By Mary Morel | 27 March 2015
An article in the Harvard Business Review by Dominic Barton and Mark Wiseman states that ‘boards aren’t working’. This is in spite of regulatory reforms and a host of guidelines from independent watchdogs.
A 2013 McKinsey survey of 722 directors found that only 34% agreed that their boards fully understood the organisation’s strategies. In March 2014, McKinsey and the Canada Pension Plan Investment Board asked 604 executives and directors worldwide which source of pressure was most responsible for organisations’ over-emphasis on short-term financial results and under-emphasis on long-term value creation.
The answer surprised me – the most frequent response (47%) was ‘the board’.
Barton and Wiseman state if directors keep their fiduciary duties in mind, changes in the boardroom should follow. Fiduciary duty involves directors putting the organisation’s interests ahead of their own and applying proper care, skill and diligence to business decisions.
The article outlines four areas where change is essential:
- Selecting the right people (‘Boards that combine deep relevant experience and knowledge with independence can help companies break through inertia and create lasting value.’)
- Spending quality time on strategy (‘Strategy is the fundamental challenge of the organisation and it should engage the entire board.’)
- Engaging with long-term investors (‘Boards can and should be far more active in facilitating a dialogue with major long-term shareholders.’)
- Paying directors more (Directors should be paid more, and be asked to ‘put a greater portion of their net worth on the table’. This could be achieved by a portion of directors’ shares vesting years later and directors purchasing shares with their own money.)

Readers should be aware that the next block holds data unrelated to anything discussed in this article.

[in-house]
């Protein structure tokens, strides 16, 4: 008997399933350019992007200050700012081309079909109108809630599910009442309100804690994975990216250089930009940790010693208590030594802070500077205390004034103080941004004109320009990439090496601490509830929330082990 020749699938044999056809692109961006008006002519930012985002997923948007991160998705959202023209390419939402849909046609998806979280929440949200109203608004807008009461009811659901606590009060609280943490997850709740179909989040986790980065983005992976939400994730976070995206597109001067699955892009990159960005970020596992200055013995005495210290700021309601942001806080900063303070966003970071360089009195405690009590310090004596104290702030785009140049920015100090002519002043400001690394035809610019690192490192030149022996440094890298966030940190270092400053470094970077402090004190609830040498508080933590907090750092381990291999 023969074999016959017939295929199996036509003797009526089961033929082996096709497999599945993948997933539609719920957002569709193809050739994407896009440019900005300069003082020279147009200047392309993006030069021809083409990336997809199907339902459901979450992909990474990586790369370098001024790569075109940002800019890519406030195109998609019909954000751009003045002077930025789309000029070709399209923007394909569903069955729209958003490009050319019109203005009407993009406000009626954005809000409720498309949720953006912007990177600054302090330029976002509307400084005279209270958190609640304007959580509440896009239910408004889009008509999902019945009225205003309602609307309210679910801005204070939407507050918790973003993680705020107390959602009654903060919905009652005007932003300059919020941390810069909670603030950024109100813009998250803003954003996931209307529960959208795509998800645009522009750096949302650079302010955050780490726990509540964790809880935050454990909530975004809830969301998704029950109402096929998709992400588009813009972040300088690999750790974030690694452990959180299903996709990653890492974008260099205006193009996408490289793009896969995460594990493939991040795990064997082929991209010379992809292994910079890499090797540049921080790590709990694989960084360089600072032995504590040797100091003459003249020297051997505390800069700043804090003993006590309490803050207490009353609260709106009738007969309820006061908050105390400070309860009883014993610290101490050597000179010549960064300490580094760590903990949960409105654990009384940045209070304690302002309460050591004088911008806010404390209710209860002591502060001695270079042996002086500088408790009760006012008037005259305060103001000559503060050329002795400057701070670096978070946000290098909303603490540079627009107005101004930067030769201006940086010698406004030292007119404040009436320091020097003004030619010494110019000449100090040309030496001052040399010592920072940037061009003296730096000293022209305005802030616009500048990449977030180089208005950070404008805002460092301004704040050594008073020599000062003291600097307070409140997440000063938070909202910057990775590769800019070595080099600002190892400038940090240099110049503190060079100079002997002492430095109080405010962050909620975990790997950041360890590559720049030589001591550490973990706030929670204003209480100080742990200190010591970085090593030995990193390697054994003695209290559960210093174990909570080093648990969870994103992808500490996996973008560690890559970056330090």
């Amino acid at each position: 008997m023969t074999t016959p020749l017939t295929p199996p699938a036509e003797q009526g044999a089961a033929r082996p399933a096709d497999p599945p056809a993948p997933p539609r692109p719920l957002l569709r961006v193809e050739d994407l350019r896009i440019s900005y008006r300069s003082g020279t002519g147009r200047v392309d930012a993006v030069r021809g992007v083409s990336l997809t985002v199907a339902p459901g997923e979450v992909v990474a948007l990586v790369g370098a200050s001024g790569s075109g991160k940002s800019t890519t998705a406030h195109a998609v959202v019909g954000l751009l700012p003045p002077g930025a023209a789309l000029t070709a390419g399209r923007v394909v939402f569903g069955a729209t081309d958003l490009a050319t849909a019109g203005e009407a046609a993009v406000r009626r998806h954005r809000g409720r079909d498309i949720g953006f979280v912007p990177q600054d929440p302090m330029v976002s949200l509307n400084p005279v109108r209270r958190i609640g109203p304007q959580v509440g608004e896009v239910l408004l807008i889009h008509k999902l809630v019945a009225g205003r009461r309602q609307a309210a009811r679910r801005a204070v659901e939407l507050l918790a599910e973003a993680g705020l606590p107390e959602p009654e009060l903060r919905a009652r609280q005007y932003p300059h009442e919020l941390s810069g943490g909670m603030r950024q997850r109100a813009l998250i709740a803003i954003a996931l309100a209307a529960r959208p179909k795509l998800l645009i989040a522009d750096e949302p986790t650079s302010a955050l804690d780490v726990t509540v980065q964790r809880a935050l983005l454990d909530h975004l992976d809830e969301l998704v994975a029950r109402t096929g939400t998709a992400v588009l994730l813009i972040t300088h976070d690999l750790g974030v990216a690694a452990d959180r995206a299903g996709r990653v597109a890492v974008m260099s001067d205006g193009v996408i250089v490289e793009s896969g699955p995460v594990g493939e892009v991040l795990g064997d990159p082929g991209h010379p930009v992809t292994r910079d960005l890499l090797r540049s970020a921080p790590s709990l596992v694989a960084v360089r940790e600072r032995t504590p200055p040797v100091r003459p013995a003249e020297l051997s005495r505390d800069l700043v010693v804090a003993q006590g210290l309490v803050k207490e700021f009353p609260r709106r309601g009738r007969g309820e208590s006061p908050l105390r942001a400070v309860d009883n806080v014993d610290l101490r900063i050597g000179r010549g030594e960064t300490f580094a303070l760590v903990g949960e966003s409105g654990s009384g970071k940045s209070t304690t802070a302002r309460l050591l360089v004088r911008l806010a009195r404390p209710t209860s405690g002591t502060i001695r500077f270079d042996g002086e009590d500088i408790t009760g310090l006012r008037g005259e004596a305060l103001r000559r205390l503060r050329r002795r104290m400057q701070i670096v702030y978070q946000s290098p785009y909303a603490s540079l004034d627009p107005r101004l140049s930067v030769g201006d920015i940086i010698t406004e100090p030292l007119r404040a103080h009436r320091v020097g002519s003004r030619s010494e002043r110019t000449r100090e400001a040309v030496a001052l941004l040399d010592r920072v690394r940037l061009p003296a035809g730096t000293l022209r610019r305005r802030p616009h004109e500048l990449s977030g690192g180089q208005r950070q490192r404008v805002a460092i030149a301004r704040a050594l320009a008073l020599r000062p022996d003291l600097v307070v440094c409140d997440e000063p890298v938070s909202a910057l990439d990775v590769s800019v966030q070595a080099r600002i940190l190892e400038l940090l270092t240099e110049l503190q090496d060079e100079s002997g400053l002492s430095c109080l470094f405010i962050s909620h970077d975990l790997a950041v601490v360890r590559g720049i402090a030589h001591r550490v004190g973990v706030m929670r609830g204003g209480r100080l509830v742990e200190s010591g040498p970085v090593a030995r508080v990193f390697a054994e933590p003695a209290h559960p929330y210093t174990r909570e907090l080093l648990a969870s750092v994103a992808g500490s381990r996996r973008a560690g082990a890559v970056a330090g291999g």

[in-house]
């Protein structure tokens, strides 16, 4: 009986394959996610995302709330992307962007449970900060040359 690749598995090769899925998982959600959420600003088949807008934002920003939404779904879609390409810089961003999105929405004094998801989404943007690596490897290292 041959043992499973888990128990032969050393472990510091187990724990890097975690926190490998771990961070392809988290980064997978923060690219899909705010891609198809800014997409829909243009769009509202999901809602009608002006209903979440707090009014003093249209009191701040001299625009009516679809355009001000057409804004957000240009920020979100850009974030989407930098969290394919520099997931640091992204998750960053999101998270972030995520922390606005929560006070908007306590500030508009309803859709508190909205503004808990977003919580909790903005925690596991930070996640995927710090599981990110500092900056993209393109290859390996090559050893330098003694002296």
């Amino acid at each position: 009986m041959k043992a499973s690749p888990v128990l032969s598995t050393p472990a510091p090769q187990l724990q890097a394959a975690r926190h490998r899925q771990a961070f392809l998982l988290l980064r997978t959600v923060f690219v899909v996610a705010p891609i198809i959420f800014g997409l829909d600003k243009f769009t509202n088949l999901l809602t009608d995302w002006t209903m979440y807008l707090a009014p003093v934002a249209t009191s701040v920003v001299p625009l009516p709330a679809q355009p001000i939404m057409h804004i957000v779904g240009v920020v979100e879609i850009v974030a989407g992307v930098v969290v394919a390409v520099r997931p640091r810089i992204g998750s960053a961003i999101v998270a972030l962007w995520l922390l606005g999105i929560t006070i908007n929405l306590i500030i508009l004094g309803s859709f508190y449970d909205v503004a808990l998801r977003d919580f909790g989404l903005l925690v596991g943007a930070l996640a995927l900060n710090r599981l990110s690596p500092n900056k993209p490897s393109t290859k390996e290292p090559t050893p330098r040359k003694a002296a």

I would add a fifth point to this list: better board papers.
In my experience, board papers address risk much more comprehensively than they do strategy. Strategy is often dismissed with a statement such as ‘this is in line with our strategic objectives’.
Also, some strategic decisions don’t reach the board’s attention. Financial delegations are usually clearly spelt out, but whether an issue is of strategic significance is not as clear-cut.
For example, the cost of a project may fall within management’s delegation, so management does not seek board approval or endorsement. However, the next step in the project may involve spending several millions and suddenly board approval is needed. Directors are now confronted with making a decision about a project that is already well underway and that they know nothing about.
Or a project may seem ‘like a good idea’ and will benefit customers and make money, but it may not fit comfortably with the organisation’s core business. I have listened to senior managers debate whether such projects need to go to the board and, if they do, if they should be information (noting) or decision papers.
Read the full Harvard Business Review article.